On “Yearning”, The Sweetest Illusion‘s first US single, Basia and White compose a moody, restrained ballad that simmers with a longing. Basia’s beautiful vocals are matched by Incognito’s Mark Anthoni’s superb singing. The song’s message of alienation and wanderlust is punctuated by Polish lyrics, which Basia idly croons, accompanied by the ghostly sounds of whale calls. The final single, “Third Time Lucky”, is a sprightly jazz number that embraces Basia’s love of bossa nova.
Though it wasn’t released as a single, the lovely “She Deserves It/Rachel’s Wedding” is an excellent love ballad that saw Basia joined by Mariah Carey protégé, Trey Lorenz, who released an excellent self-titled debut album two years earlier on Basia’s label. Lorenz’s soulful croon was a heavenly match for Basia’s smooth warbling. Though “Drunk on Love” was her big dance hit, if her label had pushed the angular, funky title track and commissioned a slew of remixes, it surely would have made just as significant an impact in the clubs.
A few years back, I wrote an essay for this site on London Warsaw New York, which also was a paean to the EU, specifically after Brexit. The Sweetest Illusion was released when the UK was still in the EU; it was the project’s early days when there was hope and optimism about this cultural and political coalition that would unite different communities and cultures. Basia’s multi-ethnic, multicultural sound was both a testament and illustration of that optimism. The Sweetest Illusion would be the last studio album she’d record for a major label. Though a gold-selling success, some saw the record as a commercial disappointment compared to her previous efforts, both of which went platinum.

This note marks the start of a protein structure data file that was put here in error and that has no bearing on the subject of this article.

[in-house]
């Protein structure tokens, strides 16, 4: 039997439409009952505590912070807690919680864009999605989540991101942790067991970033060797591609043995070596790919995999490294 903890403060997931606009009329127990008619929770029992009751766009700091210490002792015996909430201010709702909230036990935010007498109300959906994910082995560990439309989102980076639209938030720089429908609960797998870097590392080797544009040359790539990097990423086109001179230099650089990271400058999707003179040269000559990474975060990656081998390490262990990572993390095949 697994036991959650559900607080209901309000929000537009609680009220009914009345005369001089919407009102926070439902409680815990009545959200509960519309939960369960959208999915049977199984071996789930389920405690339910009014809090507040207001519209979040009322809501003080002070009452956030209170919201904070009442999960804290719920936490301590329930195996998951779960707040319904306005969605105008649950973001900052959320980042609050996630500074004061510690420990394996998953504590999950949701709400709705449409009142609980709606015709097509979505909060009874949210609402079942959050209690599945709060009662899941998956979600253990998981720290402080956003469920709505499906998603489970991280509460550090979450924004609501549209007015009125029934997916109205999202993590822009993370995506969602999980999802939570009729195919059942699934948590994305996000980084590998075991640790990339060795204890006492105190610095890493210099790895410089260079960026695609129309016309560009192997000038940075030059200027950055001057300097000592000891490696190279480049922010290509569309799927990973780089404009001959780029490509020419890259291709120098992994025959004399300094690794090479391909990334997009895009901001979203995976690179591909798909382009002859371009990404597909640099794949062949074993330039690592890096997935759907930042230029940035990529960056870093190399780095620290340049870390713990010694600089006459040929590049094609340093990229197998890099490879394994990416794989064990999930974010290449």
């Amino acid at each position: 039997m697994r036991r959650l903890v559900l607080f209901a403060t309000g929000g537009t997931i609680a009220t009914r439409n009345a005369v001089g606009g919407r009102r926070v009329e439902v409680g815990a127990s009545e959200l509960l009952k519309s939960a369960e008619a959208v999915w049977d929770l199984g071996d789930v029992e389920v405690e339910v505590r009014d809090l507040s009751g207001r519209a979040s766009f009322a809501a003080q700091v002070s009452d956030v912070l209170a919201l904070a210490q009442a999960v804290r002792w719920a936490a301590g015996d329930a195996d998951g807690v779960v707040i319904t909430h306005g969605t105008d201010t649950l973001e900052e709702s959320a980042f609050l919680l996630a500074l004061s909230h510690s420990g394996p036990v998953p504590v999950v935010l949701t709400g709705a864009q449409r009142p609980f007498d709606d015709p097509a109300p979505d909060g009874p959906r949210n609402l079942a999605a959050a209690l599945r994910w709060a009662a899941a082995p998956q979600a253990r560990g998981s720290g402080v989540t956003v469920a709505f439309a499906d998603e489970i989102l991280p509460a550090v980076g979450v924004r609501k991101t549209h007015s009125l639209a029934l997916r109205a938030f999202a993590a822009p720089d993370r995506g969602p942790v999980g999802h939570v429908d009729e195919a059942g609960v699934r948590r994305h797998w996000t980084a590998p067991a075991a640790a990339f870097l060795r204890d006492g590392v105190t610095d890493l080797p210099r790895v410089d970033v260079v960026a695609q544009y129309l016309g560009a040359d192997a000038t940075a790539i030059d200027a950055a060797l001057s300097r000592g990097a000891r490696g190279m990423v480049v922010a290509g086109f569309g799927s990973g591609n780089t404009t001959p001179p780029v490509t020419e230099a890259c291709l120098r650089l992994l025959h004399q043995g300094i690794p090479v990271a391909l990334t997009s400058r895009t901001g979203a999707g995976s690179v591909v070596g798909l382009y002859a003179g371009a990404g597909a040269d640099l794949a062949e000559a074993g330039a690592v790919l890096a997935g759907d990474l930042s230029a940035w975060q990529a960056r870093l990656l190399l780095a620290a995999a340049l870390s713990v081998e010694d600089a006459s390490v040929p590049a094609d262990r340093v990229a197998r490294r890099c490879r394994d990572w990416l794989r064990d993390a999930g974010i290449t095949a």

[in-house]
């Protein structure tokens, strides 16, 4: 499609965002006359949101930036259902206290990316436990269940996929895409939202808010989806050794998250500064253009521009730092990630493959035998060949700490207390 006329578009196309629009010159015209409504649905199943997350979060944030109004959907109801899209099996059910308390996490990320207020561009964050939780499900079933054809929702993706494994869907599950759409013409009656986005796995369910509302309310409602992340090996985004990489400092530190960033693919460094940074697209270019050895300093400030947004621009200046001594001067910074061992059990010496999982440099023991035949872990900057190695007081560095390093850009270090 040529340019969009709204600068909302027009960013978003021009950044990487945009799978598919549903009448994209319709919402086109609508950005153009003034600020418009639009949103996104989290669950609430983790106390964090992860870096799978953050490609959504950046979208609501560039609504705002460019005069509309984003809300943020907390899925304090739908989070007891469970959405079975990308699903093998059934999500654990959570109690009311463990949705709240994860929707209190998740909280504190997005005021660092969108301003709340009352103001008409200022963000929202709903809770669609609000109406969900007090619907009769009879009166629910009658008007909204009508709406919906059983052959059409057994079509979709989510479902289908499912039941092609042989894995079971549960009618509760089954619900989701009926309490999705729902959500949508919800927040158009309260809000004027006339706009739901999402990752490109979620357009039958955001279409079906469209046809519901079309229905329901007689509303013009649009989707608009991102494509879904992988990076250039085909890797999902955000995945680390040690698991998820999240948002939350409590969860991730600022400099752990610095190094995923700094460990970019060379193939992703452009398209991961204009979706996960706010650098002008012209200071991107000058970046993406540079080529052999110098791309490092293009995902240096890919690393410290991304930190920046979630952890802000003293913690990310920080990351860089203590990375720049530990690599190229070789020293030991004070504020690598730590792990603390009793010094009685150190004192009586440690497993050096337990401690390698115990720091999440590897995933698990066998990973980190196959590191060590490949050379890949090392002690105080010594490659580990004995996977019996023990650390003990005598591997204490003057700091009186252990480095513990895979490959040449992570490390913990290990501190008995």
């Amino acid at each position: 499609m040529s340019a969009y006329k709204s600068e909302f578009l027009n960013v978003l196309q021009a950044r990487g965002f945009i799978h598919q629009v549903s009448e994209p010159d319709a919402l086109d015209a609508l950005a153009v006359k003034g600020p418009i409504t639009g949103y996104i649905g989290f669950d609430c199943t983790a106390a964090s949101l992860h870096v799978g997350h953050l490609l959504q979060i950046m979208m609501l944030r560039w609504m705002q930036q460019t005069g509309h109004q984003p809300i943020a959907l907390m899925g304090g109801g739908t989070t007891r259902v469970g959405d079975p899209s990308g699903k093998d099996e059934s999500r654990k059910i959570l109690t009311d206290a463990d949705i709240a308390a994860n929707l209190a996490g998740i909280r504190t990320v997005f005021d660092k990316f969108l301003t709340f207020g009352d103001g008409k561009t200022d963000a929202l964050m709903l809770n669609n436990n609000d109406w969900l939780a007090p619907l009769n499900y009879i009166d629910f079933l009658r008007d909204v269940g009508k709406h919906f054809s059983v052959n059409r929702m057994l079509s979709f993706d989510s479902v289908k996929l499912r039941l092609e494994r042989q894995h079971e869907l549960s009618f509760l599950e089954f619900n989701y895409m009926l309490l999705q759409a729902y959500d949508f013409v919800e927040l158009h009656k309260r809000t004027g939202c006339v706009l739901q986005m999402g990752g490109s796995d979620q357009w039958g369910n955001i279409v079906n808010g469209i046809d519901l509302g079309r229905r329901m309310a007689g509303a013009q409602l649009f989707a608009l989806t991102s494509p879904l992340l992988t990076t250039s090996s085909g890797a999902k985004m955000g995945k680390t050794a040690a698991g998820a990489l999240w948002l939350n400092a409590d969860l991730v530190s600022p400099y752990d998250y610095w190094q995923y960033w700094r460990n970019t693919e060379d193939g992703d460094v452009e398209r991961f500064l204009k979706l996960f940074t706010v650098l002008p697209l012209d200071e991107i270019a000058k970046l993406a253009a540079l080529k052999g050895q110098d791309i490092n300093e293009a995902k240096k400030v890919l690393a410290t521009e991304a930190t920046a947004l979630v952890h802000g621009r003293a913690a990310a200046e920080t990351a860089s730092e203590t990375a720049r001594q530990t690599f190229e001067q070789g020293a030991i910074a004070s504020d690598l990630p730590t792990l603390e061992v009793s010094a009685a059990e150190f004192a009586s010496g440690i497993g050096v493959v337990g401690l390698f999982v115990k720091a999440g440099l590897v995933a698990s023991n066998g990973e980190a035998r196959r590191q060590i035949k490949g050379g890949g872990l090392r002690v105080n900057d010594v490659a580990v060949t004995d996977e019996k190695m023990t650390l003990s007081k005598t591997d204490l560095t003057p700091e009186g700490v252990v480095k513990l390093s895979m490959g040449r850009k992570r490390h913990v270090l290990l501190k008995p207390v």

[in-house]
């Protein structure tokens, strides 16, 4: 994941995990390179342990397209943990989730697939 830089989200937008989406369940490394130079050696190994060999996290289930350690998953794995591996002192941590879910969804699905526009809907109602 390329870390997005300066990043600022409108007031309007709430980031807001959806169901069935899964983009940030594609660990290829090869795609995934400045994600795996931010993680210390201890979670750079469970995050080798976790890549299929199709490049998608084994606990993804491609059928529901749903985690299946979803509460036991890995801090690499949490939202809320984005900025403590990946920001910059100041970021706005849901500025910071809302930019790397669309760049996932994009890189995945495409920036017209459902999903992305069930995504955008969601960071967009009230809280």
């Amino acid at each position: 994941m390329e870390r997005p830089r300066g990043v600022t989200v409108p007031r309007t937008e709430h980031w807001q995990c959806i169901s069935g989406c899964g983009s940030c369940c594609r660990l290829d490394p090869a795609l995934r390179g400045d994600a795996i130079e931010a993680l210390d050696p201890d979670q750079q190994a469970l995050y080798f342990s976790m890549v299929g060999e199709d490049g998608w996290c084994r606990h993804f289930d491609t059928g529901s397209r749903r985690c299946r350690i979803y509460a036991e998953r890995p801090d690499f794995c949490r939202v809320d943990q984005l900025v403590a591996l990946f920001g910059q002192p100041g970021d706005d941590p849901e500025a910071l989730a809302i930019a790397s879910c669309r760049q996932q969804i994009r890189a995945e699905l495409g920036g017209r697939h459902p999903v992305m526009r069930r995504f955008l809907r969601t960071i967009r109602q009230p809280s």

The following year, Epic released Basia on Broadway, a live album recorded at the Neil Simon Theatre, while promoting The Sweetest Illusion. Her last project with Epic was a greatest-hits collection released in 1998. After that, Basia would go on several periods of privacy, recording sporadically for indie labels, briefly reuniting with Matt Bianco in 2004 for an album before returning to the studio for her first album in 15 years, 2009’s It’s That Girl Again, which showed off Basia’s new musical direction: a smaller, more intimate kind of jazz-pop which she continued to explore with her 2018 release, Butterflies.
Listening to The Sweetest Illusion now, especially when listening to Basia’s subsequent studio releases in the 2000s, is to hear a passage of time and the shift in an artist’s sound and oeuvre after leaving behind the heady decadence of a major label and pop stardom. The music on It’s That Girl Again, and Butterflies is very good – some of the best she’s ever recorded. Still, the expansive, global sounds of The Sweetest Illusion make the record very special. Like the best pop music, it takes me back to different parts of my youth and adolescence. I’m back at that Tower Records. Or I remember the UK that was seemingly far more global and international.
The album speaks to my migration from Poland to France to the US and the UK. Like Basia, I’ve picked up various cultural ephemera along the way, like burrs that get stuck to my pant leg when I walk through a forest. When I look back at The Sweetest Illusion (a record I still listen to a lot), I find that its impact on my musical growth is a lot like its music: subtle, simmering just beneath the surface, but one that was important not just because of the music but because of what it represented.